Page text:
There are many techniques for increasing employee engagement. That being so, each CISO will need to figure out what will work best in their own organisation. Some effective techniques include increasing the frequency of employee/manager meetings, giving employees several avenues for giving feedback (including anonymous suggestions, adding more social time to the schedule or hosting company-sponsored parties or group activities and recognising high-performers with awards and prizes.

Communication and reporting

When reporting to the Board, other executives or even third party auditors, CISOs need to make sure they have the messaging exactly right.

One of the most important CISO skills is being able to translate complicated technical concepts into easy-to-understand language. When others can actually wrap their minds around the challenges of the cyber security programme, they’re more likely to buy into it and provide support.

On a basic level, CISOs can improve their communications by avoiding information dumping and scare tactics. Turning in a 100-page report full of metrics the Board doesn’t understand isn’t useful. Similarly, warning of worse case scenarios can backfire when it creates a reactionary approach towards security.

Further, CISOs should take a risk-based approach to cyber security reporting. In practice, that means making sure KPIs contain context about the actual risk posed to the organisation. In addition, CISOs should understand each data point’s impact on larger business KPIs and objectives.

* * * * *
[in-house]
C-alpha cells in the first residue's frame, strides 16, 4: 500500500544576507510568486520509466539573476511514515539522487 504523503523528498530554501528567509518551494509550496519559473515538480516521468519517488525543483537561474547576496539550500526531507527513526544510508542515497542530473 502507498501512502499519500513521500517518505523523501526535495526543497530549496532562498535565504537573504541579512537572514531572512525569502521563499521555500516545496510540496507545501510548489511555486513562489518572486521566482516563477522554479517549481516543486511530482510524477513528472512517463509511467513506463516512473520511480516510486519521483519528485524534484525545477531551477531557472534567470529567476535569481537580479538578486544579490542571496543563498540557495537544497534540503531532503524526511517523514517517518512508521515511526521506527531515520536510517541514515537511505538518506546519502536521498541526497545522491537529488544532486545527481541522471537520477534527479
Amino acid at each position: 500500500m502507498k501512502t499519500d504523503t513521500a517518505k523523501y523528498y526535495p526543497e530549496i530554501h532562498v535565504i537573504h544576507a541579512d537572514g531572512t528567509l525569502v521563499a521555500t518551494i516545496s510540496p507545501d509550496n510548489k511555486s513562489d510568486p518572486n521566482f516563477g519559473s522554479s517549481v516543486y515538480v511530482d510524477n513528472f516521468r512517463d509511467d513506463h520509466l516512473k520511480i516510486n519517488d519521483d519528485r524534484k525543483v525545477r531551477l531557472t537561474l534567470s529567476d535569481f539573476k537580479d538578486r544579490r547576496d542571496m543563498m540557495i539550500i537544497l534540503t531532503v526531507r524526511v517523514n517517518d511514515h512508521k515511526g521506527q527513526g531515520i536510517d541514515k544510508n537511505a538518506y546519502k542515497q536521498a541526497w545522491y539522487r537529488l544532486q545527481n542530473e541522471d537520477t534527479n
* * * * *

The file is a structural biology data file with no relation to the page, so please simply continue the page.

Following a risk-based approach to reporting can help CISOs demonstrate the effectiveness of their programmes, advocate for new initiatives and improve overall security.

Jake Olcott is Vice-President of Government Affairs at BitSight

About the Author
Brian Sims BA (Hons) Hon FSyI, Editor, Risk UK (Pro-Activ Publications) Beginning his career in professional journalism at The Builder Group in March 1992, Brian was appointed Editor of Security Management Today in November 2000 having spent eight years in engineering journalism across two titles: Building Services Journal and Light & Lighting. In 2005, Brian received the BSIA Chairman’s Award for Promoting The Security Industry and, a year later, the Skills for Security Special Award for an Outstanding Contribution to the Security Business Sector. In 2008, Brian was The Security Institute’s nomination for the Association of Security Consultants’ highly prestigious Imbert Prize and, in 2013, was a nominated finalist for the Institute's George van Schalkwyk Award. An Honorary Fellow of The Security Institute, Brian serves as a Judge for the BSIA’s Security Personnel of the Year Awards and the Securitas Good Customer Award. Between 2008 and 2014, Brian pioneered the use of digital media across the security sector, including webinars and Audio Shows. Brian’s actively involved in 50-plus security groups on LinkedIn and hosts the popular Risk UK Twitter site. Brian is a frequent speaker on the conference circuit. He has organised and chaired conference programmes for both IFSEC International and ASIS International and has been published in the national media. Brian was appointed Editor of Risk UK at Pro-Activ Publications in July 2014 and as Editor of The Paper (Pro-Activ Publications' dedicated business newspaper for security professionals) in September 2015. Brian was appointed Editor of Risk Xtra at Pro-Activ Publications in May 2018.